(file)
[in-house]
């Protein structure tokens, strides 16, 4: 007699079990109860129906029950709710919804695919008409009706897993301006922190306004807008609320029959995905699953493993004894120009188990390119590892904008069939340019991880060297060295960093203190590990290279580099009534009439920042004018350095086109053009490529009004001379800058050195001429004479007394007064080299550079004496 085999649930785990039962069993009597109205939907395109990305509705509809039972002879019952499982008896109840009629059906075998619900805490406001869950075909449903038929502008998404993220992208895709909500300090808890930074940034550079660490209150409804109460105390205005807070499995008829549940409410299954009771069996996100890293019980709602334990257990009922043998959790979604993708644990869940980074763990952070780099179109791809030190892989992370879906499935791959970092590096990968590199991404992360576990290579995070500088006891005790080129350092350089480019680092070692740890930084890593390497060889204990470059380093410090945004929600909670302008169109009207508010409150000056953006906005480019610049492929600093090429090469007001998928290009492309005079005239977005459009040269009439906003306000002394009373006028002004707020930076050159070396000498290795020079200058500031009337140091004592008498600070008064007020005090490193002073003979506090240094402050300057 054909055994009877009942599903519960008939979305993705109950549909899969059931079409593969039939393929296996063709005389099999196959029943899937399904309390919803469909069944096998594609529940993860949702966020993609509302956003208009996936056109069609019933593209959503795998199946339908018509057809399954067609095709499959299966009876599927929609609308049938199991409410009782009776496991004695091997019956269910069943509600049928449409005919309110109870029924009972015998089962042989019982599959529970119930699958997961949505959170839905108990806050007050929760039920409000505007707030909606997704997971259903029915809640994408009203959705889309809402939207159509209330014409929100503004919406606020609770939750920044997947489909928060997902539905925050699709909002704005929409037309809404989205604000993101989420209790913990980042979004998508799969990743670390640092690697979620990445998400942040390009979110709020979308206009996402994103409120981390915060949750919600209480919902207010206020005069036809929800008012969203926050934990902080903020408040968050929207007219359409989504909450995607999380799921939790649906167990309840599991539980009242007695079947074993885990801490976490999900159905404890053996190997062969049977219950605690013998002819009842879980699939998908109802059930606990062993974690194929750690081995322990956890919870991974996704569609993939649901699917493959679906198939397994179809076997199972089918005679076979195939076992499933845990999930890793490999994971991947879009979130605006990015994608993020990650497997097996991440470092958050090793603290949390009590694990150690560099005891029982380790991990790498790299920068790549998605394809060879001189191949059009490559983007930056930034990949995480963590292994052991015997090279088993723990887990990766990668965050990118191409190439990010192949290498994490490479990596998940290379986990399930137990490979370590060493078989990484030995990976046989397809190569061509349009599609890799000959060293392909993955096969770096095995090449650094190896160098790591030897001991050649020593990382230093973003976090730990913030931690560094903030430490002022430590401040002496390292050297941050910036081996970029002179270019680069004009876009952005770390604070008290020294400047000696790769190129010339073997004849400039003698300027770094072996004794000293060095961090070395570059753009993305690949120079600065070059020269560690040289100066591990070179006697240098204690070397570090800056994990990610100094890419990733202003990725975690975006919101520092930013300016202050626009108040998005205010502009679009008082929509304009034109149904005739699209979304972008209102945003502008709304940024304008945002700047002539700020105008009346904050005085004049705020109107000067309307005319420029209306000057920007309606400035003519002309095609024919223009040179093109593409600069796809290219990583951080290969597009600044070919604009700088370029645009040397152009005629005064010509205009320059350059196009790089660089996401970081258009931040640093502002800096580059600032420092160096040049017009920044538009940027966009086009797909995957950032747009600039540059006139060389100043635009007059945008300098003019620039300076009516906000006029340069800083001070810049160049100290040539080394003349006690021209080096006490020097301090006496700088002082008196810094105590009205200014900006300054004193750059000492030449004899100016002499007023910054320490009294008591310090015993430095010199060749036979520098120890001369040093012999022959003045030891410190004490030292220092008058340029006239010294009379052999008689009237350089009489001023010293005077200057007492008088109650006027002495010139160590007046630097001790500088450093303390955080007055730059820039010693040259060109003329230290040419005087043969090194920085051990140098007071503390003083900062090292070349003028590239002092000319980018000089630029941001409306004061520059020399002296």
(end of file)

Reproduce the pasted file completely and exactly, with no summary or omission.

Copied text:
[in-house]
């Protein structure tokens, strides 16, 4: 007699079990109860129906029950709710919804695919008409009706897993301006922190306004807008609320029959995905699953493993004894120009188990390119590892904008069939340019991880060297060295960093203190590990290279580099009534009439920042004018350095086109053009490529009004001379800058050195001429004479007394007064080299550079004496 085999649930785990039962069993009597109205939907395109990305509705509809039972002879019952499982008896109840009629059906075998619900805490406001869950075909449903038929502008998404993220992208895709909500300090808890930074940034550079660490209150409804109460105390205005807070499995008829549940409410299954009771069996996100890293019980709602334990257990009922043998959790979604993708644990869940980074763990952070780099179109791809030190892989992370879906499935791959970092590096990968590199991404992360576990290579995070500088006891005790080129350092350089480019680092070692740890930084890593390497060889204990470059380093410090945004929600909670302008169109009207508010409150000056953006906005480019610049492929600093090429090469007001998928290009492309005079005239977005459009040269009439906003306000002394009373006028002004707020930076050159070396000498290795020079200058500031009337140091004592008498600070008064007020005090490193002073003979506090240094402050300057 054909055994009877009942599903519960008939979305993705109950549909899969059931079409593969039939393929296996063709005389099999196959029943899937399904309390919803469909069944096998594609529940993860949702966020993609509302956003208009996936056109069609019933593209959503795998199946339908018509057809399954067609095709499959299966009876599927929609609308049938199991409410009782009776496991004695091997019956269910069943509600049928449409005919309110109870029924009972015998089962042989019982599959529970119930699958997961949505959170839905108990806050007050929760039920409000505007707030909606997704997971259903029915809640994408009203959705889309809402939207159509209330014409929100503004919406606020609770939750920044997947489909928060997902539905925050699709909002704005929409037309809404989205604000993101989420209790913990980042979004998508799969990743670390640092690697979620990445998400942040390009979110709020979308206009996402994103409120981390915060949750919600209480919902207010206020005069036809929800008012969203926050934990902080903020408040968050929207007219359409989504909450995607999380799921939790649906167990309840599991539980009242007695079947074993885990801490976490999900159905404890053996190997062969049977219950605690013998002819009842879980699939998908109802059930606990062993974690194929750690081995322990956890919870991974996704569609993939649901699917493959679906198939397994179809076997199972089918005679076979195939076992499933845990999930890793490999994971991947879009979130605006990015994608993020990650497997097996991440470092958050090793603290949390009590694990150690560099005891029982380790991990790498790299920068790549998605394809060879001189191949059009490559983007930056930034990949995480963590292994052991015997090279088993723990887990990766990668965050990118191409190439990010192949290498994490490479990596998940290379986990399930137990490979370590060493078989990484030995990976046989397809190569061509349009599609890799000959060293392909993955096969770096095995090449650094190896160098790591030897001991050649020593990382230093973003976090730990913030931690560094903030430490002022430590401040002496390292050297941050910036081996970029002179270019680069004009876009952005770390604070008290020294400047000696790769190129010339073997004849400039003698300027770094072996004794000293060095961090070395570059753009993305690949120079600065070059020269560690040289100066591990070179006697240098204690070397570090800056994990990610100094890419990733202003990725975690975006919101520092930013300016202050626009108040998005205010502009679009008082929509304009034109149904005739699209979304972008209102945003502008709304940024304008945002700047002539700020105008009346904050005085004049705020109107000067309307005319420029209306000057920007309606400035003519002309095609024919223009040179093109593409600069796809290219990583951080290969597009600044070919604009700088370029645009040397152009005629005064010509205009320059350059196009790089660089996401970081258009931040640093502002800096580059600032420092160096040049017009920044538009940027966009086009797909995957950032747009600039540059006139060389100043635009007059945008300098003019620039300076009516906000006029340069800083001070810049160049100290040539080394003349006690021209080096006490020097301090006496700088002082008196810094105590009205200014900006300054004193750059000492030449004899100016002499007023910054320490009294008591310090015993430095010199060749036979520098120890001369040093012999022959003045030891410190004490030292220092008058340029006239010294009379052999008689009237350089009489001023010293005077200057007492008088109650006027002495010139160590007046630097001790500088450093303390955080007055730059820039010693040259060109003329230290040419005087043969090194920085051990140098007071503390003083900062090292070349003028590239002092000319980018000089630029941001409306004061520059020399002296």